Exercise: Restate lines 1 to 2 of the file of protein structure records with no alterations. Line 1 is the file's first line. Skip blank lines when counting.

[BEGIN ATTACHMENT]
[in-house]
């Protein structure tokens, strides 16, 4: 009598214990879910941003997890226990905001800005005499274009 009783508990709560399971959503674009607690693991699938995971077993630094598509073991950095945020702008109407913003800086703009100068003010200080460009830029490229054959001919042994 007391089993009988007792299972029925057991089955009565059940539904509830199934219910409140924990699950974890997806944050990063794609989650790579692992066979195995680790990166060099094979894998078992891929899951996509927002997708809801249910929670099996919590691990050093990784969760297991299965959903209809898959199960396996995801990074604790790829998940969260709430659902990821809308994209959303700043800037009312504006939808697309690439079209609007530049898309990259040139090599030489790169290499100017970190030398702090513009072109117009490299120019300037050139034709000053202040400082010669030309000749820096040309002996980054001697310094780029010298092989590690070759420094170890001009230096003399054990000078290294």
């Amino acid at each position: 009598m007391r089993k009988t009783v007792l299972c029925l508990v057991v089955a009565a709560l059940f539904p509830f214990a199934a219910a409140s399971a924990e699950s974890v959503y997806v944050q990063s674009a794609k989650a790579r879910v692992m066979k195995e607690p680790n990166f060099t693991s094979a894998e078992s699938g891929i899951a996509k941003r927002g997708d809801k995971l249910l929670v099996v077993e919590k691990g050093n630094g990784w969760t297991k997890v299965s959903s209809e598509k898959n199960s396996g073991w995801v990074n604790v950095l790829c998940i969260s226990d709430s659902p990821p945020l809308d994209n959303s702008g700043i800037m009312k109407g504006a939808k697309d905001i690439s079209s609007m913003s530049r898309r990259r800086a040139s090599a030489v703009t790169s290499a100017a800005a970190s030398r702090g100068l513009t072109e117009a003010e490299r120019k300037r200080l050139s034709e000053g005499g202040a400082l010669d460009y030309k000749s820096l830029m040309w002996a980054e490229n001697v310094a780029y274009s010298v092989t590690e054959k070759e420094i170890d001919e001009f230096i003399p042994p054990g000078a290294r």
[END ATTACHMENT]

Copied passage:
[in-house]
């Protein structure tokens, strides 16, 4: 009598214990879910941003997890226990905001800005005499274009 009783508990709560399971959503674009607690693991699938995971077993630094598509073991950095945020702008109407913003800086703009100068003010200080460009830029490229054959001919042994 007391089993009988007792299972029925057991089955009565059940539904509830199934219910409140924990699950974890997806944050990063794609989650790579692992066979195995680790990166060099094979894998078992891929899951996509927002997708809801249910929670099996919590691990050093990784969760297991299965959903209809898959199960396996995801990074604790790829998940969260709430659902990821809308994209959303700043800037009312504006939808697309690439079209609007530049898309990259040139090599030489790169290499100017970190030398702090513009072109117009490299120019300037050139034709000053202040400082010669030309000749820096040309002996980054001697310094780029010298092989590690070759420094170890001009230096003399054990000078290294």